First, the barn held horses. Then, film crews, a developing lab, and a gym where actors could bulk up and trim down. Now, it’s a museum tracing the history of the silver screen.
In 1914, before Hollywood had a large footprint of permanent studios, filmmakers shot their pictures by repurposing other buildings as sets. It soon became the center of operations for the Jesse L. Lasky Company, which was filming a motion-picture version of the play The Squaw Man.
Cecil B. DeMille knew that this barn would make a great addition to the film, the first feature-length movie to be produced in Hollywood. At that point, the barn sat a number of blocks away, near Sunset and Vine. The collaborators continued to operate there as the business grew, eventually swelling into the first home of Paramount Pictures.
As operations boomed, the business outgrew its wood-frame confines. But DeMille and company didn’t leave the barn behind. As they moved around Hollywood, and expanded their real estate holdings, they brought the barn with them. By 1926, it had been hauled to a back lot on Melrose Avenue, where Paramount would be building new studios. In the late ’70s, it was firmly out of commission, and was loaded up onto a truck and hauled to a parking lot.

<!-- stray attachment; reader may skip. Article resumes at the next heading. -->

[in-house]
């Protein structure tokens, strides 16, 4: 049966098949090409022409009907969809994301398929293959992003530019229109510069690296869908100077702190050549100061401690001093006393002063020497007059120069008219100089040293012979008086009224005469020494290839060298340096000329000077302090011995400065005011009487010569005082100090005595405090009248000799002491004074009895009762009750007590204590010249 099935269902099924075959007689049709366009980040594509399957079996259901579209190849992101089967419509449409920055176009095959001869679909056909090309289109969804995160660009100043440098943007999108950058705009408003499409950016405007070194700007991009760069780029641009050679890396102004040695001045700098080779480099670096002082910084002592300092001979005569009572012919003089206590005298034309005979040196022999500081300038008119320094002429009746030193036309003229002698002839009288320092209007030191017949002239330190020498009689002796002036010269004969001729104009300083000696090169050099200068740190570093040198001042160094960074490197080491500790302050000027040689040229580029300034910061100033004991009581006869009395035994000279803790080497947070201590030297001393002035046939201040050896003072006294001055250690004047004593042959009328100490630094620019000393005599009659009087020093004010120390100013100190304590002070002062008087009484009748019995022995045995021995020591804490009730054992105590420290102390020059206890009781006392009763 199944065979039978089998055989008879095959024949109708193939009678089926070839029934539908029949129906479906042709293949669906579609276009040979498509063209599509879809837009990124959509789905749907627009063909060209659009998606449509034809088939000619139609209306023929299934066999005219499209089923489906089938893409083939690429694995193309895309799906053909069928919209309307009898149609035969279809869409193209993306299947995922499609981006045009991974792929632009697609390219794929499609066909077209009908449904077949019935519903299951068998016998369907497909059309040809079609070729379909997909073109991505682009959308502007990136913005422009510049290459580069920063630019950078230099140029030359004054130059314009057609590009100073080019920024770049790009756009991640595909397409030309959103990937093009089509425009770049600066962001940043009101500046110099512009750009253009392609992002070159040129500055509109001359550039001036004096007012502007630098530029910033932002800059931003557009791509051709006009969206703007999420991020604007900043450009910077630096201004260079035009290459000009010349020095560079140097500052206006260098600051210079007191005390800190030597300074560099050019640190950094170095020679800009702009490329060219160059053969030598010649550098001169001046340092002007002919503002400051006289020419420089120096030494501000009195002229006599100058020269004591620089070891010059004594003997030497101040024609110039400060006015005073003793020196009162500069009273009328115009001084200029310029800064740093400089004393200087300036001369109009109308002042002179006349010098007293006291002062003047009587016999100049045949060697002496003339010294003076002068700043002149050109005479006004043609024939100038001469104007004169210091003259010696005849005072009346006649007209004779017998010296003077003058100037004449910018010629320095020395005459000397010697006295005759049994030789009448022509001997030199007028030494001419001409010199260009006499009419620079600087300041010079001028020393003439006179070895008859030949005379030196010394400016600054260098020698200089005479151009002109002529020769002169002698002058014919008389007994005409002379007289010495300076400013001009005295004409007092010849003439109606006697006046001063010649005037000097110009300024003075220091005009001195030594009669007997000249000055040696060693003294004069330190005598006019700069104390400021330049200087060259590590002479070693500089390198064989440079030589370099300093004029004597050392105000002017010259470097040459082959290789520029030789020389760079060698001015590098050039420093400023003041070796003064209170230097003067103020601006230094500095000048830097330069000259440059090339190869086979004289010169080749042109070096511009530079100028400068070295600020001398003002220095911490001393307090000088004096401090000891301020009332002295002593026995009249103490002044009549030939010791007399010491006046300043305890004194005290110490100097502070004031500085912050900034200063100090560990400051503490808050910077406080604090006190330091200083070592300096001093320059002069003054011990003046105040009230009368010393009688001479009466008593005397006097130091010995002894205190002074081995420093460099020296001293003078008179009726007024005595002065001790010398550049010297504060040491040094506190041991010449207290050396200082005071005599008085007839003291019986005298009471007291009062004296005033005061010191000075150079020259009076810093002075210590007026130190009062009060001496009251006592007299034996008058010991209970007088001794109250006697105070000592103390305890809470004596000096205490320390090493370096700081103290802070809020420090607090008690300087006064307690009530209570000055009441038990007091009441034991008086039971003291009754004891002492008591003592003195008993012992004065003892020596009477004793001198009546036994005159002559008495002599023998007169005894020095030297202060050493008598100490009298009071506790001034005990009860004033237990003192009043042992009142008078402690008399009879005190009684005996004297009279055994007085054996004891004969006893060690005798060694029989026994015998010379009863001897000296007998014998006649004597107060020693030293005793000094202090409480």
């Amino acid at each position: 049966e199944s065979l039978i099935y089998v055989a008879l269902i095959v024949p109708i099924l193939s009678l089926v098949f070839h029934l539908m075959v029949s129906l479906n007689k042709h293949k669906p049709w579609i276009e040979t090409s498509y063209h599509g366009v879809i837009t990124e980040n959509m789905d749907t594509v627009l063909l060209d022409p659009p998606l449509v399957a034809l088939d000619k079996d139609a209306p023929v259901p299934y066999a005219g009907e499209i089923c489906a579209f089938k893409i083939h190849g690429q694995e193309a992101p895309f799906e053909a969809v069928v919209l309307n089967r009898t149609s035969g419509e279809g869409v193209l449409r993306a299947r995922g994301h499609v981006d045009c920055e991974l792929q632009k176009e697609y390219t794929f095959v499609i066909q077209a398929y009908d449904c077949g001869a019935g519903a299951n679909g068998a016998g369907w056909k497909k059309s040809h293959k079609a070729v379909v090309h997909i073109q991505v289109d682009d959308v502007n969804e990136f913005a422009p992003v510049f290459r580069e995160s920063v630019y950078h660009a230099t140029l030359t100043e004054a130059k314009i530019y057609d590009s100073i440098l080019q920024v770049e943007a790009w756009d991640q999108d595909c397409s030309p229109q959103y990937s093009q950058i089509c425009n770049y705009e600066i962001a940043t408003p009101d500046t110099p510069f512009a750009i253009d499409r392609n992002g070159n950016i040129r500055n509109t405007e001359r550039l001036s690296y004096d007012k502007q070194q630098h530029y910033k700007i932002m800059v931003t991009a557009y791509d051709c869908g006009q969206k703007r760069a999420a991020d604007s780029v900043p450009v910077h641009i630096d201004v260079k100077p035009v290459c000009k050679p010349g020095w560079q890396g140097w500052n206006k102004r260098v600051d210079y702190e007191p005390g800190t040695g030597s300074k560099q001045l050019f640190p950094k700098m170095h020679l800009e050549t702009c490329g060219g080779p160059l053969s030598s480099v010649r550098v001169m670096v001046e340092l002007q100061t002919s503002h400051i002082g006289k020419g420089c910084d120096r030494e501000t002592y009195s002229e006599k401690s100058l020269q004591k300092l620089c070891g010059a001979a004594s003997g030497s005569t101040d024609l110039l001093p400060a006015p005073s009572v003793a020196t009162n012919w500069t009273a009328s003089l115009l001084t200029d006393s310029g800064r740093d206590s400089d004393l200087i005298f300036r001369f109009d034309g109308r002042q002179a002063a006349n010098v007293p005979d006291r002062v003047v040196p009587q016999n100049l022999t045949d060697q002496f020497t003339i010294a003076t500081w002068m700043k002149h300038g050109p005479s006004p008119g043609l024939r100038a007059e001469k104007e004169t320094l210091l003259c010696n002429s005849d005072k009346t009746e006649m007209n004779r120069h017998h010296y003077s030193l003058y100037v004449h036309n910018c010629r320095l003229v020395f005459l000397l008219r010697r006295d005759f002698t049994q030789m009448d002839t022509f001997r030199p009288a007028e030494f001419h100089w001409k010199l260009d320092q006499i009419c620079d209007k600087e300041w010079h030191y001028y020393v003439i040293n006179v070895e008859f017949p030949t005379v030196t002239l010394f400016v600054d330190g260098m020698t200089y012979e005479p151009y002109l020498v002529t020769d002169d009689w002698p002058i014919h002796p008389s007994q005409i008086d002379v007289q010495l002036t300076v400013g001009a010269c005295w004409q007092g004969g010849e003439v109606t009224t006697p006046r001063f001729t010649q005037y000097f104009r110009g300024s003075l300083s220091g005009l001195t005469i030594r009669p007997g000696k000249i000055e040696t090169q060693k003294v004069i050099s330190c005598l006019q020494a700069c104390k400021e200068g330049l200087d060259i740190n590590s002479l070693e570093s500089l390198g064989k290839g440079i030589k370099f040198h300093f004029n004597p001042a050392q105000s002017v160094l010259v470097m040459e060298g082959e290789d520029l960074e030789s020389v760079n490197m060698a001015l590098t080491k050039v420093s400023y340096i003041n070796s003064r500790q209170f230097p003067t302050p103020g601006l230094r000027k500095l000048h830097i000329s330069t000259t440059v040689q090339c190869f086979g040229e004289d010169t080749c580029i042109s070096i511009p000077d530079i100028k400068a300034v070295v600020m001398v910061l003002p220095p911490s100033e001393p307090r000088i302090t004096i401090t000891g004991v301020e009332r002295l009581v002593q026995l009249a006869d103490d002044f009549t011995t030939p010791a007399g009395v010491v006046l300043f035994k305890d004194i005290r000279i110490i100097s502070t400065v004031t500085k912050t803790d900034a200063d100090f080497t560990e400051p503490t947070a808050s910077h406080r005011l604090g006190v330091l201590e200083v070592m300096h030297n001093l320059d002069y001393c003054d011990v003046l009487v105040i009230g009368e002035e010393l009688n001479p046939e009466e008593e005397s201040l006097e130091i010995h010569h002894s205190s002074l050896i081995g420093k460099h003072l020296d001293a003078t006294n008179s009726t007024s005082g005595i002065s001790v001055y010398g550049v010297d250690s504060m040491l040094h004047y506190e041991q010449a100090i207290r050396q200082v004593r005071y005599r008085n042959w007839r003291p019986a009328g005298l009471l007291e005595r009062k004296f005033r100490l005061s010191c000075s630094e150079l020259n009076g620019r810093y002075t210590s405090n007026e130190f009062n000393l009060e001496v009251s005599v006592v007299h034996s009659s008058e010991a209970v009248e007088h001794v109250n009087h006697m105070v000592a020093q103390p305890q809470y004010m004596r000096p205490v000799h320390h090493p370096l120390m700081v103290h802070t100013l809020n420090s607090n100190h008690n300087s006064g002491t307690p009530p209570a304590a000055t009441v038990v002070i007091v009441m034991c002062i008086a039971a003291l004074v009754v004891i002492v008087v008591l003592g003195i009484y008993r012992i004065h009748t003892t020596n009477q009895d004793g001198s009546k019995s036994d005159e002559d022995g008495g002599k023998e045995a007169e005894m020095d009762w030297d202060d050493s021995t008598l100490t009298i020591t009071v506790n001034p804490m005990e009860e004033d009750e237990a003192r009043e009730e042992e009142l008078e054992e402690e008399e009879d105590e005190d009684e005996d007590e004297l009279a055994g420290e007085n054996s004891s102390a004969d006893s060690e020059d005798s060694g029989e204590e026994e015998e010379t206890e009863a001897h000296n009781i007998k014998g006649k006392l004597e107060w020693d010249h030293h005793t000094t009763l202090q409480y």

In 1985, it finally found a permanent home, near the Hollywood Bowl. Today, it’s a museum, full of archival photos, menus, props, and even a recreation of DeMille’s office, complete with typewriter, film canisters, movie posters, and booze.
Also collected are photos and postcards showing the streets and buildings of Tinseltown during its heyday. Once in a while, silent films are shown, and special events called “Evenings at the Barn” feature speakers and screenings, both of which are open to the public.
Know Before You Go
The museum is generally open Saturday and Sunday, from noon until 4 p.m., but sometimes closes if the Hollywood Bowl has an event. (They share a parking lot.) Call (323) 874-4005 in advance to double-check the hours.